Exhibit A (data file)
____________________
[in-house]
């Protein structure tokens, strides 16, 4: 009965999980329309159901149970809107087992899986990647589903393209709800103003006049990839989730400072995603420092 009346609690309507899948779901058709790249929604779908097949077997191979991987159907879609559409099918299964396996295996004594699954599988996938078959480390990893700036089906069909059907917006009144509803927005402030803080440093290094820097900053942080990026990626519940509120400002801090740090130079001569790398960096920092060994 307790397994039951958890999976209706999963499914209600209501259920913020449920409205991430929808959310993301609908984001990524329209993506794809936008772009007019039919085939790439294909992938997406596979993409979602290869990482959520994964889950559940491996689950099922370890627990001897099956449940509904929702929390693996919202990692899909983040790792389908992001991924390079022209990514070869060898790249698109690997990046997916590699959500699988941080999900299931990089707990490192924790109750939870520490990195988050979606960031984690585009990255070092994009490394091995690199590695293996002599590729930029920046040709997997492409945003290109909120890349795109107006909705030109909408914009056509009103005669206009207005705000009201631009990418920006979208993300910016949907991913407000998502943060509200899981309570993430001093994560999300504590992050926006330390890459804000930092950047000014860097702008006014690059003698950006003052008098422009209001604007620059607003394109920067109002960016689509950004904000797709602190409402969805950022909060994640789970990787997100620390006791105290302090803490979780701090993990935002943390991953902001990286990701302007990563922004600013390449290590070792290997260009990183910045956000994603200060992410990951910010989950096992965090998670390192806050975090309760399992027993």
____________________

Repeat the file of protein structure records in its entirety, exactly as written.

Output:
[in-house]
């Protein structure tokens, strides 16, 4: 009965999980329309159901149970809107087992899986990647589903393209709800103003006049990839989730400072995603420092 009346609690309507899948779901058709790249929604779908097949077997191979991987159907879609559409099918299964396996295996004594699954599988996938078959480390990893700036089906069909059907917006009144509803927005402030803080440093290094820097900053942080990026990626519940509120400002801090740090130079001569790398960096920092060994 307790397994039951958890999976209706999963499914209600209501259920913020449920409205991430929808959310993301609908984001990524329209993506794809936008772009007019039919085939790439294909992938997406596979993409979602290869990482959520994964889950559940491996689950099922370890627990001897099956449940509904929702929390693996919202990692899909983040790792389908992001991924390079022209990514070869060898790249698109690997990046997916590699959500699988941080999900299931990089707990490192924790109750939870520490990195988050979606960031984690585009990255070092994009490394091995690199590695293996002599590729930029920046040709997997492409945003290109909120890349795109107006909705030109909408914009056509009103005669206009207005705000009201631009990418920006979208993300910016949907991913407000998502943060509200899981309570993430001093994560999300504590992050926006330390890459804000930092950047000014860097702008006014690059003698950006003052008098422009209001604007620059607003394109920067109002960016689509950004904000797709602190409402969805950022909060994640789970990787997100620390006791105290302090803490979780701090993990935002943390991953902001990286990701302007990563922004600013390449290590070792290997260009990183910045956000994603200060992410990951910010989950096992965090998670390192806050975090309760399992027993």